The Fresh Loaf

News & Information for Amateur Bakers and Artisan Bread Enthusiasts

Hoochie starter

Marni's picture
Marni

Hoochie starter

I have a starter that is about 10 weeks old and seemingly healthy and active.  It grows very quickly, raises loaves well and smells great.  Now, here's my concern- when I feed it and refrigerate it, it rises, falls and gets a layer of hooch within 12 to 18 hours.   I'm not sure if that is normal, and if so, can I and should I leave it alone until its next use?  (usually a couple days)  I thought hooch meant it was hungry and should be fed, but also that chilling it should slow things down so it shouldn't need daily (or even twice daily) feedings.  I don't weigh the flour or water, I use volume measures, but tend to make the starter on the thicker side. It is sometimes pasty/gluey when I take it from the fridge. (but not always).

I've gone on and on here trying to explain.  I just wonder if this is normal.  Other than feeding it more than I planned I'm pleased with it and want to maintain it well. 

Thanks for any thoughts on this.

Marni

holds99's picture
holds99

Marni,

I have switched completely from a wet starter (a la Nancy Silverton) to a firm starter (a la Maggie Glezer) and the firm starter is working much better for me with less maintenance and waste.  If you haven't already do so, you might consider taking a look at Maggie Glezer's Artisan Baking book, page 91, French-Style Sourdough Starter.  Actually, I converted my orignal Nancy Silverton starter from liquid to a firm starter and it works great.  Glezer has a recipe for building a starter from scratch and then maintaining it.  I did Glezer's starter from scratch in about 10 days and have been refreshing it weekly and it works great.  I keep both starters (Silverton's and Glezer's) seperately in the fridge (clearly marked and dated as to last refreshment) and plan on doing some baking comparisons in the future.  The thing I love about the firm starter is it is so easy to maintain and use.  I've also switched over to liquid levain as in Glezer's recipe for Thom Leonard's Country French Bread  (pg. 133) and it's easier and more predictable than what I was doing before.  She takes you through preparation of your starter for baking i.e. start refreshing 2 days in advance.  Take a look at her technique, it may be something you're interested in trying.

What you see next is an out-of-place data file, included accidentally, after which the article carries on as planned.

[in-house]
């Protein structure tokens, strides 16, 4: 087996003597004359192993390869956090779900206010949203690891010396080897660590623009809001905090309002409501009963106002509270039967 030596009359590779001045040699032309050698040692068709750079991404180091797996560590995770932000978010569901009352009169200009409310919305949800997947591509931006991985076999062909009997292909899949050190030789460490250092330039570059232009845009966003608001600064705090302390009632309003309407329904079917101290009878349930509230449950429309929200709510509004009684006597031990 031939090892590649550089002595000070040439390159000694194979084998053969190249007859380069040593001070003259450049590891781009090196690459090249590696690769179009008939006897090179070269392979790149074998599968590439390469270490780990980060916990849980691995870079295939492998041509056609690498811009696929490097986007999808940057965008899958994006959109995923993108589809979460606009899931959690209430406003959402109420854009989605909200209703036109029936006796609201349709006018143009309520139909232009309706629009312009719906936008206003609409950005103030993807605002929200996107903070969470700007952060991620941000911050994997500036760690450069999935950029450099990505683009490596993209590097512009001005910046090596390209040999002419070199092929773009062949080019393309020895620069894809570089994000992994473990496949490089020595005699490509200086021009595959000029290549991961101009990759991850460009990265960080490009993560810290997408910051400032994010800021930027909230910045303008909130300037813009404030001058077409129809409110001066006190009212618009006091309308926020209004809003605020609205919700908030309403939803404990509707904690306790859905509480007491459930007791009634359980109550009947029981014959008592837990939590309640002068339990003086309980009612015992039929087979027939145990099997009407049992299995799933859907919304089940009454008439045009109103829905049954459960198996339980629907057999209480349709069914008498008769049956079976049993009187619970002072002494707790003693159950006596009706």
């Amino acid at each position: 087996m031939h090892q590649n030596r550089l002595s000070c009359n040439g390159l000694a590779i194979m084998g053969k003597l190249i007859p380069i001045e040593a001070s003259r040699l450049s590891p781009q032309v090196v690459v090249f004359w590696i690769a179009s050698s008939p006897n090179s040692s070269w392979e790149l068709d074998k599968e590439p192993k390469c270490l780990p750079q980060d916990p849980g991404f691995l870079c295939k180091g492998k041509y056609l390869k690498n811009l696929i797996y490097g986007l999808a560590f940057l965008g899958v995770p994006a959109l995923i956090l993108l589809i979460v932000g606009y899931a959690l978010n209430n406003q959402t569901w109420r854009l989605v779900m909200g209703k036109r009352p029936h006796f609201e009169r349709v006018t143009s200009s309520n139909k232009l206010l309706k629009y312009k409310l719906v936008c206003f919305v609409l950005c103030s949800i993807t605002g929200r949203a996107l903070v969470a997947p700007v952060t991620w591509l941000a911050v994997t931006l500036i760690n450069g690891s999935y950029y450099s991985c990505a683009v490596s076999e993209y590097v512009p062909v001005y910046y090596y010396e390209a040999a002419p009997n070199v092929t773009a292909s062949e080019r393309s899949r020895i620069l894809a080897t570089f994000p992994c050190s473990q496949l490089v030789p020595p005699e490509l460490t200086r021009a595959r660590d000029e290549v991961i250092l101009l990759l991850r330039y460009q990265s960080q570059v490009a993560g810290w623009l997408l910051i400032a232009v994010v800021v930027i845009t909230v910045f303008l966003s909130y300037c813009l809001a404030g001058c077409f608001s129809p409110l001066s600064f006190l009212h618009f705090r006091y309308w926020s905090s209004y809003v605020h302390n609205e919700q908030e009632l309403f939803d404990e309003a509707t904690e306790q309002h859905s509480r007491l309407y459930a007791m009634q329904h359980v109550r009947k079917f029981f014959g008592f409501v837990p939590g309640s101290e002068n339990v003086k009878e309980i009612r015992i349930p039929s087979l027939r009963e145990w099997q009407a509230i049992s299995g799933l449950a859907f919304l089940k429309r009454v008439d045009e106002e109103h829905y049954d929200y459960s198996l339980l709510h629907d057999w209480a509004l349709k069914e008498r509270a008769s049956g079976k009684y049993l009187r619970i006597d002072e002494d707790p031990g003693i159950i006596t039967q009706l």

Howard - St. Augustine, FL

Wild-Yeast's picture
Wild-Yeast

I agree with Howard. I prefer a firm starter. Liquid starters are more active, which is good, but can have problems if the environment changes. Somewhat the opposite of the conditions used originally in obtaining the starter. Preservation is favored by a firm starter.

Your starter is very active which is good. Top hooch is also a good thing. Just stir it back in. Firming the starter will slow it down. Lowering the surround temperature will also slow it.

Learning the wiles of sourdough is a fascinating story unto itself...,

Wild-Yeast

Marni's picture
Marni

Thanks for your thoughts.  Maybe I'll divide this starter and make a firm and a liquid one.  Most of the recipes I use now call for 100% hydration, so I haven't bothered trying the firm one yet.  (Although my rye starter is firm.)  I just thought it might be unusual for a chilled starter to rise so quickly, I guess it's just very active. 

Thanks again,

Marni